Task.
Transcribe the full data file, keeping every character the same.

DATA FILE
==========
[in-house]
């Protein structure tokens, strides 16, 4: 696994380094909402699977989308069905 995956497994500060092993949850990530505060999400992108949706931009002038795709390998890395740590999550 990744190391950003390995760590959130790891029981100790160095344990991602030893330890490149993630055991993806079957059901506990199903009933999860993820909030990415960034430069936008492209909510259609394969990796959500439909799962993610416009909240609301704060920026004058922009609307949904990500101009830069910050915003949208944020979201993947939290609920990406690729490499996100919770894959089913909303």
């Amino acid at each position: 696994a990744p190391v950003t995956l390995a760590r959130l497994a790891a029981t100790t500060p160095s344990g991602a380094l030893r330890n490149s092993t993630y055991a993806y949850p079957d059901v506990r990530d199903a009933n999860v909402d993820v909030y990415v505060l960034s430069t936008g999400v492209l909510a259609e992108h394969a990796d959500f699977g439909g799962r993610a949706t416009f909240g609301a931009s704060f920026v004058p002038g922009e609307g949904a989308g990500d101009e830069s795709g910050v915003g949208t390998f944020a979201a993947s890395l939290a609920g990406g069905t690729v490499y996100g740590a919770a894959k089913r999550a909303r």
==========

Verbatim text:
[in-house]
């Protein structure tokens, strides 16, 4: 696994380094909402699977989308069905 995956497994500060092993949850990530505060999400992108949706931009002038795709390998890395740590999550 990744190391950003390995760590959130790891029981100790160095344990991602030893330890490149993630055991993806079957059901506990199903009933999860993820909030990415960034430069936008492209909510259609394969990796959500439909799962993610416009909240609301704060920026004058922009609307949904990500101009830069910050915003949208944020979201993947939290609920990406690729490499996100919770894959089913909303």
């Amino acid at each position: 696994a990744p190391v950003t995956l390995a760590r959130l497994a790891a029981t100790t500060p160095s344990g991602a380094l030893r330890n490149s092993t993630y055991a993806y949850p079957d059901v506990r990530d199903a009933n999860v909402d993820v909030y990415v505060l960034s430069t936008g999400v492209l909510a259609e992108h394969a990796d959500f699977g439909g799962r993610a949706t416009f909240g609301a931009s704060f920026v004058p002038g922009e609307g949904a989308g990500d101009e830069s795709g910050v915003g949208t390998f944020a979201a993947s890395l939290a609920g990406g069905t690729v490499y996100g740590a919770a894959k089913r999550a909303r």